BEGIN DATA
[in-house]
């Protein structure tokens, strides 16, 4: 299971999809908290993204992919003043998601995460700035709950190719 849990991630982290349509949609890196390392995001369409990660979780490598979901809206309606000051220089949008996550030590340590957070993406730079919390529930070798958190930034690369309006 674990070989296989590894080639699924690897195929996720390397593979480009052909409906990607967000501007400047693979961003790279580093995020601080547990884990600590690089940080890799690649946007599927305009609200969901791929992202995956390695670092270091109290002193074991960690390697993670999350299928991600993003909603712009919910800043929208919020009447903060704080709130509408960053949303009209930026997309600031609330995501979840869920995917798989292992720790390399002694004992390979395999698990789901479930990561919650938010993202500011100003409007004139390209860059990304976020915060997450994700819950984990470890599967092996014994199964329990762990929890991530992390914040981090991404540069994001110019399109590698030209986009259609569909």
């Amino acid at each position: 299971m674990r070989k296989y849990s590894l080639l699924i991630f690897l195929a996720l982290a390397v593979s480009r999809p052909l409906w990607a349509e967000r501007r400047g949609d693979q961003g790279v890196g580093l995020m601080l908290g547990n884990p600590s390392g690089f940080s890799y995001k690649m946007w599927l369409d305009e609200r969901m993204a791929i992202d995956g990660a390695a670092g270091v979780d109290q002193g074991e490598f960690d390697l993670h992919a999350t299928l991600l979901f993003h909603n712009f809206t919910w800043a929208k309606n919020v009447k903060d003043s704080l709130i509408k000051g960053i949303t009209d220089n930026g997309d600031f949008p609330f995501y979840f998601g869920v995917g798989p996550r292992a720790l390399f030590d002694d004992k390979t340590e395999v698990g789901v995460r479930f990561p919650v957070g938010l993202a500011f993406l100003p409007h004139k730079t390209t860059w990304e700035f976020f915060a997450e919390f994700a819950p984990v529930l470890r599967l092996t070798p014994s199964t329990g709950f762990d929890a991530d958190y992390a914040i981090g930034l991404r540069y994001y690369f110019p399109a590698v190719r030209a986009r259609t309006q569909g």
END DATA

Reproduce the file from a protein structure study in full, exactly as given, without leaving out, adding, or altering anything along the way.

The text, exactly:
[in-house]
């Protein structure tokens, strides 16, 4: 299971999809908290993204992919003043998601995460700035709950190719 849990991630982290349509949609890196390392995001369409990660979780490598979901809206309606000051220089949008996550030590340590957070993406730079919390529930070798958190930034690369309006 674990070989296989590894080639699924690897195929996720390397593979480009052909409906990607967000501007400047693979961003790279580093995020601080547990884990600590690089940080890799690649946007599927305009609200969901791929992202995956390695670092270091109290002193074991960690390697993670999350299928991600993003909603712009919910800043929208919020009447903060704080709130509408960053949303009209930026997309600031609330995501979840869920995917798989292992720790390399002694004992390979395999698990789901479930990561919650938010993202500011100003409007004139390209860059990304976020915060997450994700819950984990470890599967092996014994199964329990762990929890991530992390914040981090991404540069994001110019399109590698030209986009259609569909």
């Amino acid at each position: 299971m674990r070989k296989y849990s590894l080639l699924i991630f690897l195929a996720l982290a390397v593979s480009r999809p052909l409906w990607a349509e967000r501007r400047g949609d693979q961003g790279v890196g580093l995020m601080l908290g547990n884990p600590s390392g690089f940080s890799y995001k690649m946007w599927l369409d305009e609200r969901m993204a791929i992202d995956g990660a390695a670092g270091v979780d109290q002193g074991e490598f960690d390697l993670h992919a999350t299928l991600l979901f993003h909603n712009f809206t919910w800043a929208k309606n919020v009447k903060d003043s704080l709130i509408k000051g960053i949303t009209d220089n930026g997309d600031f949008p609330f995501y979840f998601g869920v995917g798989p996550r292992a720790l390399f030590d002694d004992k390979t340590e395999v698990g789901v995460r479930f990561p919650v957070g938010l993202a500011f993406l100003p409007h004139k730079t390209t860059w990304e700035f976020f915060a997450e919390f994700a819950p984990v529930l470890r599967l092996t070798p014994s199964t329990g709950f762990d929890a991530d958190y992390a914040i981090g930034l991404r540069y994001y690369f110019p399109a590698v190719r030209a986009r259609t309006q569909g």